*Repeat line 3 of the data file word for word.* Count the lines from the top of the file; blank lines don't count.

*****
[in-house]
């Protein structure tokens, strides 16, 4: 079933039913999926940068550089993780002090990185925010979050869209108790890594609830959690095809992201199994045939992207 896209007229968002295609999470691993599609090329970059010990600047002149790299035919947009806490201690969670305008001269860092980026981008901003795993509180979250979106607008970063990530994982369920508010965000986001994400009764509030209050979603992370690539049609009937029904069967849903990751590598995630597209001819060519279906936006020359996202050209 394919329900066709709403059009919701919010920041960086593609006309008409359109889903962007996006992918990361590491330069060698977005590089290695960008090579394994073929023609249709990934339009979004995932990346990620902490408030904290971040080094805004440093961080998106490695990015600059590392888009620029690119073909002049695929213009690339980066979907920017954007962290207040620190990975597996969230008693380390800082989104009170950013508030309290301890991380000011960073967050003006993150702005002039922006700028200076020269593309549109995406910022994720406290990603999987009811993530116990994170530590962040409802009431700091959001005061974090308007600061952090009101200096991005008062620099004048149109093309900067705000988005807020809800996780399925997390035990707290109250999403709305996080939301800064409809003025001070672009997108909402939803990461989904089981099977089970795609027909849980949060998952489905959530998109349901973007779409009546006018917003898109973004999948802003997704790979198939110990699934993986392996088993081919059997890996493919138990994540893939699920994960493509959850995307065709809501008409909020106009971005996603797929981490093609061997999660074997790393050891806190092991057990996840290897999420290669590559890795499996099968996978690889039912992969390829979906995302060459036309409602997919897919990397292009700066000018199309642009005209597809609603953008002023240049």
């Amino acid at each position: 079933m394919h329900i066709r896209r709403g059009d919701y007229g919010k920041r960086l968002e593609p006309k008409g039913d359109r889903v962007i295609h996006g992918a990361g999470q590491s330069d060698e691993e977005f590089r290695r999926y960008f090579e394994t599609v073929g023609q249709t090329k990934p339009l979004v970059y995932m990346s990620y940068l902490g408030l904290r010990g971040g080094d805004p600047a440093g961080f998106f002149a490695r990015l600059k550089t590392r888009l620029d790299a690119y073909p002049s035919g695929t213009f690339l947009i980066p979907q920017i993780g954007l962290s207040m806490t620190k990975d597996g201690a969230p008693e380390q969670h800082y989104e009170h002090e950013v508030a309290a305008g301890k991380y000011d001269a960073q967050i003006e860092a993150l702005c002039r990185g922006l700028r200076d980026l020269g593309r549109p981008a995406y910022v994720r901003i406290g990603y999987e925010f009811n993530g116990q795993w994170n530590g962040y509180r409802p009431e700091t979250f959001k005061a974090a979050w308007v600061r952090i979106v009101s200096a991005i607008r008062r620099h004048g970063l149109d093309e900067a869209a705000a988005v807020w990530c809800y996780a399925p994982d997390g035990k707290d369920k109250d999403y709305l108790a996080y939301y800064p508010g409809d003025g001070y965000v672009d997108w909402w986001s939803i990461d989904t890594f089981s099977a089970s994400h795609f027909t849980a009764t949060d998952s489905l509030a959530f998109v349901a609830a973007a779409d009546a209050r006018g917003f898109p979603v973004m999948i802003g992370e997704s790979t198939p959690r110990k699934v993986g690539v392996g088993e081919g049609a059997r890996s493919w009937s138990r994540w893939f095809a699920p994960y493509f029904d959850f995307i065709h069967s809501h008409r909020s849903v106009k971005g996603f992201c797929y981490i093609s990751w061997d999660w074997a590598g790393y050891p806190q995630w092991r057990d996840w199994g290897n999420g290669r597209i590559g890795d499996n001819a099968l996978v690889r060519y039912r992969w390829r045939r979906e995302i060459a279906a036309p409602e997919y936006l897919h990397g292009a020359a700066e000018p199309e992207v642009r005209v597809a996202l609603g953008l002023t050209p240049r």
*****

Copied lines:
């Amino acid at each position: 079933m394919h329900i066709r896209r709403g059009d919701y007229g919010k920041r960086l968002e593609p006309k008409g039913d359109r889903v962007i295609h996006g992918a990361g999470q590491s330069d060698e691993e977005f590089r290695r999926y960008f090579e394994t599609v073929g023609q249709t090329k990934p339009l979004v970059y995932m990346s990620y940068l902490g408030l904290r010990g971040g080094d805004p600047a440093g961080f998106f002149a490695r990015l600059k550089t590392r888009l620029d790299a690119y073909p002049s035919g695929t213009f690339l947009i980066p979907q920017i993780g954007l962290s207040m806490t620190k990975d597996g201690a969230p008693e380390q969670h800082y989104e009170h002090e950013v508030a309290a305008g301890k991380y000011d001269a960073q967050i003006e860092a993150l702005c002039r990185g922006l700028r200076d980026l020269g593309r549109p981008a995406y910022v994720r901003i406290g990603y999987e925010f009811n993530g116990q795993w994170n530590g962040y509180r409802p009431e700091t979250f959001k005061a974090a979050w308007v600061r952090i979106v009101s200096a991005i607008r008062r620099h004048g970063l149109d093309e900067a869209a705000a988005v807020w990530c809800y996780a399925p994982d997390g035990k707290d369920k109250d999403y709305l108790a996080y939301y800064p508010g409809d003025g001070y965000v672009d997108w909402w986001s939803i990461d989904t890594f089981s099977a089970s994400h795609f027909t849980a009764t949060d998952s489905l509030a959530f998109v349901a609830a973007a779409d009546a209050r006018g917003f898109p979603v973004m999948i802003g992370e997704s790979t198939p959690r110990k699934v993986g690539v392996g088993e081919g049609a059997r890996s493919w009937s138990r994540w893939f095809a699920p994960y493509f029904d959850f995307i065709h069967s809501h008409r909020s849903v106009k971005g996603f992201c797929y981490i093609s990751w061997d999660w074997a590598g790393y050891p806190q995630w092991r057990d996840w199994g290897n999420g290669r597209i590559g890795d499996n001819a099968l996978v690889r060519y039912r992969w390829r045939r979906e995302i060459a279906a036309p409602e997919y936006l897919h990397g292009a020359a700066e000018p199309e992207v642009r005209v597809a996202l609603g953008l002023t050209p240049r």